Volunteers hit the streets last week to participate in the Point in Time Count throughout Hillsborough County, which helps assess a snapshot of the homeless population in the county.
Note: Names and locations have been redacted for the safety of those interviewed and observed.
He’d been living on the streets for more than 40 years. His skin was tan and leathery from decades under the brutal Florida sun and he shivered as a crisp morning breeze rippled through his thin jacket.
A volunteer for the Point in Time Count throughout Hillsborough County crouched before him in a bright red t-shirt and he picked up a stale beer from the night before to wet his lips as he slowly answered questions from the survey. The beer was a gift from a stranger who tossed the $3 drink to him as they left a convenience store. With a grimace he apologized for the beer, quietly murmuring it was all he had.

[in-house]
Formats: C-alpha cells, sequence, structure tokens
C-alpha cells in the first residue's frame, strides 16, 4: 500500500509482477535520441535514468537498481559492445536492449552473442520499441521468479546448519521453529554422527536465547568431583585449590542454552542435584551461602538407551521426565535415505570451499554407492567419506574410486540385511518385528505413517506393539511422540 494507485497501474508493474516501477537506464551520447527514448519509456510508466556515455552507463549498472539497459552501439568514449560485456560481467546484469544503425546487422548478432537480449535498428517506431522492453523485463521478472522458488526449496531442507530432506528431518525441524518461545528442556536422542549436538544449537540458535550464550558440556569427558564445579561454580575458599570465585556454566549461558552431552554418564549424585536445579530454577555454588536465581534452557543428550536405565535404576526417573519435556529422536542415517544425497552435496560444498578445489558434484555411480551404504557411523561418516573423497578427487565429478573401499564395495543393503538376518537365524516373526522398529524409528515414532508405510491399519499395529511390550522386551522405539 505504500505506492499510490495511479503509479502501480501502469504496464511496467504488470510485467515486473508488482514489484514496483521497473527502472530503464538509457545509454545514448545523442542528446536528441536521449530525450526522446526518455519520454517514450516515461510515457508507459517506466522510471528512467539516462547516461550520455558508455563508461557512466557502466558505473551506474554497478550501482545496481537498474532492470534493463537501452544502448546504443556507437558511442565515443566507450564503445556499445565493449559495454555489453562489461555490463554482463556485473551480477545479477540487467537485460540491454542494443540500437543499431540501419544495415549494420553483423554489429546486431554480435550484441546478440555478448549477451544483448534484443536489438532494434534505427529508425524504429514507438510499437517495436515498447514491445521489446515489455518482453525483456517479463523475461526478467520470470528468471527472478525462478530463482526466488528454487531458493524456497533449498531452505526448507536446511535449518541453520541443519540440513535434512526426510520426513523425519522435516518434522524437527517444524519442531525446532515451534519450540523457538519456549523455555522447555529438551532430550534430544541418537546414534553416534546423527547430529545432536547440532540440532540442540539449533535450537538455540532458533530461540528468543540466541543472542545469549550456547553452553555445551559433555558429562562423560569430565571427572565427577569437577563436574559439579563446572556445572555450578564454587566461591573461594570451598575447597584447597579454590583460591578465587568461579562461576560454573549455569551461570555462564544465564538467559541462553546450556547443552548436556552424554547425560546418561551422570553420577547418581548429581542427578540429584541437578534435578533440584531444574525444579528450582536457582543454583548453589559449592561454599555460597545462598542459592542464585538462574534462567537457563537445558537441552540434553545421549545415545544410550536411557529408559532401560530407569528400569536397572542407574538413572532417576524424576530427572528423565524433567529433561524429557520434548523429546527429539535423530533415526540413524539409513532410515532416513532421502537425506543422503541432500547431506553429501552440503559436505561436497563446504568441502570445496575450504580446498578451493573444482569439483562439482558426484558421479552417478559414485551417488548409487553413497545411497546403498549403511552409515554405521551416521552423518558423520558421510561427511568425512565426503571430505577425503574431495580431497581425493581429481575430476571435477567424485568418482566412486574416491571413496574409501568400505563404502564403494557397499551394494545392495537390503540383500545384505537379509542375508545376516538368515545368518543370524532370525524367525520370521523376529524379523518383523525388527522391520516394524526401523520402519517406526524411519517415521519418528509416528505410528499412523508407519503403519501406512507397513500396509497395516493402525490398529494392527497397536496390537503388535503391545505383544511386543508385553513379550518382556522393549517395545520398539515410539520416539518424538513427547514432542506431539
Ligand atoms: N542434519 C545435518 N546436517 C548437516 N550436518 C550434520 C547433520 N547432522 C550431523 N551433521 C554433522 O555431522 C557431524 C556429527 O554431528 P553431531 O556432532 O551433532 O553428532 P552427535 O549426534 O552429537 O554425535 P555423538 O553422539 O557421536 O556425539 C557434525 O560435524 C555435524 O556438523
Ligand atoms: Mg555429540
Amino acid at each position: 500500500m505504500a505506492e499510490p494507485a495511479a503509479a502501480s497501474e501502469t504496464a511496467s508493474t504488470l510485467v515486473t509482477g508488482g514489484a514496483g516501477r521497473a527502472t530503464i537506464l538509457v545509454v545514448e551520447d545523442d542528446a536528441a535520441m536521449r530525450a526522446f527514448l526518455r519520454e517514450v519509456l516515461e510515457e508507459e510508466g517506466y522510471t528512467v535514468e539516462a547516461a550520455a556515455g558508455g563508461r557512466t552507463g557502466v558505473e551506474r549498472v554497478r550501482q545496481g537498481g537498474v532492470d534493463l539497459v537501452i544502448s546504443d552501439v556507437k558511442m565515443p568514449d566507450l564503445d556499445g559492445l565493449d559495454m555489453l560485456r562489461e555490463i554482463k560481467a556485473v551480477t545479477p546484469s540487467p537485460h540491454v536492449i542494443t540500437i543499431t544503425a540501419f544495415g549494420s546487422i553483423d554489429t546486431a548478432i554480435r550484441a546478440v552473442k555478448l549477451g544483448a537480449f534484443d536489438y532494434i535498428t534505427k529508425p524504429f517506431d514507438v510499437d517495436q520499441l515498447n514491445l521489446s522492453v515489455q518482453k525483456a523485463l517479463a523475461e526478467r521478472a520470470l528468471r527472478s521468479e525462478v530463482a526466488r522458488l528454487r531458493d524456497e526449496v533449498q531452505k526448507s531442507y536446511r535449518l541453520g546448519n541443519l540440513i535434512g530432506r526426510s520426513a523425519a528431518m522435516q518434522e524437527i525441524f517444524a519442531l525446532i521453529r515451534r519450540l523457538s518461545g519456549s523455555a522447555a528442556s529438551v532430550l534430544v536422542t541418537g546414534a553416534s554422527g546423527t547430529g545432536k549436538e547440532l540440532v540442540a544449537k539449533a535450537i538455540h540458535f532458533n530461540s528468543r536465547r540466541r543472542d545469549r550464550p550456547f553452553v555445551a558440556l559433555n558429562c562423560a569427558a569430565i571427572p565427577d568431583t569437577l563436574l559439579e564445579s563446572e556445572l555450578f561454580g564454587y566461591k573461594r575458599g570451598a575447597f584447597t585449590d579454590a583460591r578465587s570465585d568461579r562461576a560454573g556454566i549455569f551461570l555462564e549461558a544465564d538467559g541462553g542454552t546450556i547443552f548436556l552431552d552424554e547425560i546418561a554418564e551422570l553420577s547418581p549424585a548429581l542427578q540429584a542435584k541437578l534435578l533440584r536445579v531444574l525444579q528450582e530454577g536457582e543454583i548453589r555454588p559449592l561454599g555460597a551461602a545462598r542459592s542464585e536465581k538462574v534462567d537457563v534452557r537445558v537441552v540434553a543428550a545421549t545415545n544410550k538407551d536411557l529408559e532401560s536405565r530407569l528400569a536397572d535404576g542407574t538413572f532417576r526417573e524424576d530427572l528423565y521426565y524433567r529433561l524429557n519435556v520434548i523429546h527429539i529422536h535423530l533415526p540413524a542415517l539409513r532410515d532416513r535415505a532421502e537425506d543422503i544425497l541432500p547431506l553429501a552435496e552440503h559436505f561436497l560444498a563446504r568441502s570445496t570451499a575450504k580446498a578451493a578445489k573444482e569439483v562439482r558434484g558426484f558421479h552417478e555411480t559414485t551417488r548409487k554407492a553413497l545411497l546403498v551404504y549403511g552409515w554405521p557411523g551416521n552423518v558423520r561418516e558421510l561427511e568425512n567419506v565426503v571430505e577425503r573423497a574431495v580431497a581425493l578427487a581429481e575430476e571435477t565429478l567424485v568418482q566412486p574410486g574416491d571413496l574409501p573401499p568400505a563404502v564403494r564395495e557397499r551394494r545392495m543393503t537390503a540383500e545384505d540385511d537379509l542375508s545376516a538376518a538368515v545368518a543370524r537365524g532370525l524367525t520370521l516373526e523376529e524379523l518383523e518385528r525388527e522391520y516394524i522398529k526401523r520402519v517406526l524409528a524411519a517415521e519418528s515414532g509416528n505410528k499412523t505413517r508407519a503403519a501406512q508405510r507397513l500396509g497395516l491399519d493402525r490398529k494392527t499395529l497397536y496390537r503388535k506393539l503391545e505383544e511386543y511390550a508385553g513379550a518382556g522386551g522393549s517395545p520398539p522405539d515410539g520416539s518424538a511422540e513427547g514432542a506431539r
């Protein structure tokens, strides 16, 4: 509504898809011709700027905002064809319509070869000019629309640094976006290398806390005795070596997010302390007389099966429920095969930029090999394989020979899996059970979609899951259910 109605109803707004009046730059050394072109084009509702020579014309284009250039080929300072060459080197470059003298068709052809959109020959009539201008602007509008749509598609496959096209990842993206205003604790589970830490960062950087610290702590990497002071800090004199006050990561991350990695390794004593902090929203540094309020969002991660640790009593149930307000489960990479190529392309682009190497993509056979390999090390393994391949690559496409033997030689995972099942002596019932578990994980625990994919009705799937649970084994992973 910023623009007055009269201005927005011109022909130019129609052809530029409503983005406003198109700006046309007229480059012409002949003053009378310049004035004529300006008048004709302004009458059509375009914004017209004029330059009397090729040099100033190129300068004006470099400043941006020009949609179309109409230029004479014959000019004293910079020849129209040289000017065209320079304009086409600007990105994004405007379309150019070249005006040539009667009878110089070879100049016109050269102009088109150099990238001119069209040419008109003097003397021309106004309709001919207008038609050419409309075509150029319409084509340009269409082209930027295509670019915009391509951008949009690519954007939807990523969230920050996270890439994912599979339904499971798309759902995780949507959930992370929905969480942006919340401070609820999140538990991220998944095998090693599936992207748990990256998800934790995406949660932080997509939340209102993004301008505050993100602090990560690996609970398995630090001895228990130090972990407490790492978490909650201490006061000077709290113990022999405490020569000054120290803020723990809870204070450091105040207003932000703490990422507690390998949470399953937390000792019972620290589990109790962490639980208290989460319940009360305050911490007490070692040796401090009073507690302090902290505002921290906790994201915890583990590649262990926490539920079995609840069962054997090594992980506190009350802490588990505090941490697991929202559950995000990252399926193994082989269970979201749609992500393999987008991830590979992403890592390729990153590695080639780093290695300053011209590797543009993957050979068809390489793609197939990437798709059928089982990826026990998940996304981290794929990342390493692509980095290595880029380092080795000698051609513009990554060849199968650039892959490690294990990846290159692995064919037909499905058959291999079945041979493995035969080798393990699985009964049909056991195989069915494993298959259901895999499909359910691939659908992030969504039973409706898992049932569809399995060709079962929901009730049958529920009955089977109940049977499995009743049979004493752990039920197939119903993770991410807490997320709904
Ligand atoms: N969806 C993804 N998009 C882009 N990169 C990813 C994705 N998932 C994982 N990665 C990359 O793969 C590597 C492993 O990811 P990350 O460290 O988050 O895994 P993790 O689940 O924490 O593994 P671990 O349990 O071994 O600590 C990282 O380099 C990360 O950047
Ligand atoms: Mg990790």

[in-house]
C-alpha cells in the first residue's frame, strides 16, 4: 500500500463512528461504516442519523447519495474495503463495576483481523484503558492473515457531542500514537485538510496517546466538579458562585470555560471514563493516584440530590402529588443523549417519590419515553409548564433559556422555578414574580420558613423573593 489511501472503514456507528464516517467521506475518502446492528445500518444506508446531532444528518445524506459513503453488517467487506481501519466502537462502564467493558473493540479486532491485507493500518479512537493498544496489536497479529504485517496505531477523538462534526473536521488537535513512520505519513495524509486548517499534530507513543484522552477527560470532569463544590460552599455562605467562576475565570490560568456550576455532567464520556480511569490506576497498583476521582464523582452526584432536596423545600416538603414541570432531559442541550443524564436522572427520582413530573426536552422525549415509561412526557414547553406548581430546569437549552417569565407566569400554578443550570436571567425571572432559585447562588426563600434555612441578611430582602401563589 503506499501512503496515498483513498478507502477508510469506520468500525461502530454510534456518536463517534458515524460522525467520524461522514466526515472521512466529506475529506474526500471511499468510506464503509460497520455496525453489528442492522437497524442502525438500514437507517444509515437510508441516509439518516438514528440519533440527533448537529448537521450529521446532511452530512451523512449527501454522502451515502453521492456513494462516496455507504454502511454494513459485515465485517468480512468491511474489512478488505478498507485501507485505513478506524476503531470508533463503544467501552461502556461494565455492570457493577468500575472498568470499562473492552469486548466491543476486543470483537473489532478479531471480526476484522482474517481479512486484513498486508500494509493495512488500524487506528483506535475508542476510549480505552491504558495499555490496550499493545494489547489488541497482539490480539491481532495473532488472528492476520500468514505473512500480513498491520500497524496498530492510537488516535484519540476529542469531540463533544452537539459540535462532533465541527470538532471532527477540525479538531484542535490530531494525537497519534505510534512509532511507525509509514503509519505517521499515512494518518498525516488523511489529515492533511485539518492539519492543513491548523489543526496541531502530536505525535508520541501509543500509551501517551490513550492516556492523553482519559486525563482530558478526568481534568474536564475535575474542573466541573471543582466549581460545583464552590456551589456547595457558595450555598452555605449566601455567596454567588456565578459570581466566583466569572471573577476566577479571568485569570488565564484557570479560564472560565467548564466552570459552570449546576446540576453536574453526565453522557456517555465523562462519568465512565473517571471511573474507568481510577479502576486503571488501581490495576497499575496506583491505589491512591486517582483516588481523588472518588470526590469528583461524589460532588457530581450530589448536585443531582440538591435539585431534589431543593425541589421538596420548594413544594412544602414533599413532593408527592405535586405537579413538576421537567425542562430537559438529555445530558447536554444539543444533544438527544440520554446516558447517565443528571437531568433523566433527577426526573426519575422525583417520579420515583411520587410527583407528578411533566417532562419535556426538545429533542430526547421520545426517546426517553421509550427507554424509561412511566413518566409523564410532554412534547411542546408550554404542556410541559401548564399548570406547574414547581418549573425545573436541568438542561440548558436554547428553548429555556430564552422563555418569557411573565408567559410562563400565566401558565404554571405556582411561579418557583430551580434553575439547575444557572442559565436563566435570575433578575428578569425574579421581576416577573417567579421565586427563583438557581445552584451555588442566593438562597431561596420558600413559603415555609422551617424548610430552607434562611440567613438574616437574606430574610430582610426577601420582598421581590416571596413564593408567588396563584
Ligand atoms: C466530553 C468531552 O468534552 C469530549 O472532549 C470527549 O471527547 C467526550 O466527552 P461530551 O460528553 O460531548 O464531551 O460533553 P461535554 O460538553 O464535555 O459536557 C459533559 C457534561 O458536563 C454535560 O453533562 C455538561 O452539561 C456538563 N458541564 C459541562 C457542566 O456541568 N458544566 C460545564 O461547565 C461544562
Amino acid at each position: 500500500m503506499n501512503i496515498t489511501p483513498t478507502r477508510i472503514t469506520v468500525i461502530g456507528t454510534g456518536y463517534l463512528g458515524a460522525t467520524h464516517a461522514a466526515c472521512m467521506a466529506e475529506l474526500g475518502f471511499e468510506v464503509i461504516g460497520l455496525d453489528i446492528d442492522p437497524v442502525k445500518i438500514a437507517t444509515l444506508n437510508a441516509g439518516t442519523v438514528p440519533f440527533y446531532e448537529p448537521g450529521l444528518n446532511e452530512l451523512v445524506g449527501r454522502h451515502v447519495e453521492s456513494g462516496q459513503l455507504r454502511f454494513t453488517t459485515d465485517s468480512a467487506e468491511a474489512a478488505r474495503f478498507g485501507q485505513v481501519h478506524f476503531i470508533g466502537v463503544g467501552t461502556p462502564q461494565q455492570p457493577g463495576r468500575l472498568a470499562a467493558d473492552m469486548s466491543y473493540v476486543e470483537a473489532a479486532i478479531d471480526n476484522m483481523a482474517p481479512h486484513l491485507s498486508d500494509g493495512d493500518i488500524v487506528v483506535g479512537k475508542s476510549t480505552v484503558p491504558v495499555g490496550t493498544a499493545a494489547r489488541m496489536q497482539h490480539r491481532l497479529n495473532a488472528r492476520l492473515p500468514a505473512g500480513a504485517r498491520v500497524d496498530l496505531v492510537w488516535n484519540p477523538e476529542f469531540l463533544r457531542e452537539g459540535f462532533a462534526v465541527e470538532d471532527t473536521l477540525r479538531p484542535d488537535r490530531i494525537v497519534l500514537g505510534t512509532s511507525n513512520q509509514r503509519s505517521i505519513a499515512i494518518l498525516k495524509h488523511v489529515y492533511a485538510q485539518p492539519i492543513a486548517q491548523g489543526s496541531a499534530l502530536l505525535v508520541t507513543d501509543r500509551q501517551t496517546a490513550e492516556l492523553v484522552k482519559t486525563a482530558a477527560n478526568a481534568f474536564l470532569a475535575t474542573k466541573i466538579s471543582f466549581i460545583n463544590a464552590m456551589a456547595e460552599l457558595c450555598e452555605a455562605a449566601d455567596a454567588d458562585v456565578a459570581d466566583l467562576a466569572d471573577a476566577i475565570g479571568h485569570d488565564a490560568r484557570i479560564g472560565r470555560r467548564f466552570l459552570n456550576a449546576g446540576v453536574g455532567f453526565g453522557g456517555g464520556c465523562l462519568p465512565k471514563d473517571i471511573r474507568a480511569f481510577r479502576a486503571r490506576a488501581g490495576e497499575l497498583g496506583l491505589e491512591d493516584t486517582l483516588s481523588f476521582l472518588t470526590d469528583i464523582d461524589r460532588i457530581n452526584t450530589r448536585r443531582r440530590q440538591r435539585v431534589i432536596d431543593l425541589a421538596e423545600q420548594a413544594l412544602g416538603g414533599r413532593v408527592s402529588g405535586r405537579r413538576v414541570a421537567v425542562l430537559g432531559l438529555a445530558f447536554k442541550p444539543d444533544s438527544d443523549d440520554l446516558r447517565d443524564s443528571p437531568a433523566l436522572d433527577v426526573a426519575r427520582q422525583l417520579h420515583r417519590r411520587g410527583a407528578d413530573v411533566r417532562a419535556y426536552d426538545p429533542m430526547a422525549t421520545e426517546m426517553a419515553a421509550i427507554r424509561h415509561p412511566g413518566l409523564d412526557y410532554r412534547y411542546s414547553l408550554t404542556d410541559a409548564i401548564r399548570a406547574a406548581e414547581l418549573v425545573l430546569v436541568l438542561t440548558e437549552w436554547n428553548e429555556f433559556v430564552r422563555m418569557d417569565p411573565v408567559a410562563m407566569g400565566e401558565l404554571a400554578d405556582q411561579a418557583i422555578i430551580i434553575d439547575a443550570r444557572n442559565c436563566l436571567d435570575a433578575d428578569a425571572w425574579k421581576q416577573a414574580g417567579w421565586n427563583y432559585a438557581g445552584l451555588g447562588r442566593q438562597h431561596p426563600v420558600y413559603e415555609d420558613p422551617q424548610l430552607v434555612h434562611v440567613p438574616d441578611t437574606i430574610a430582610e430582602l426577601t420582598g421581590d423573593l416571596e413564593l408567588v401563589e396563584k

“How long have you been experiencing this period of homelessness?” the volunteer asked. “What would you say is the primary cause of your homelessness?”
Slowly they made their way down the list as the man explained the warehouse he worked at all those years ago closed, causing him to miss his rent and end up on the streets before he could blink. He lost everything and soon realized it was nearly impossible to get a job without proper hygiene and a physical address.
So began a long spiral of struggling to find work, landing an odd job for a week or so and then winding up back on the street. It was a cycle he never seemed able to break. Shrugging his shoulders he said graduated with honors with a bachelors degree in business. He never thought he’d end up here.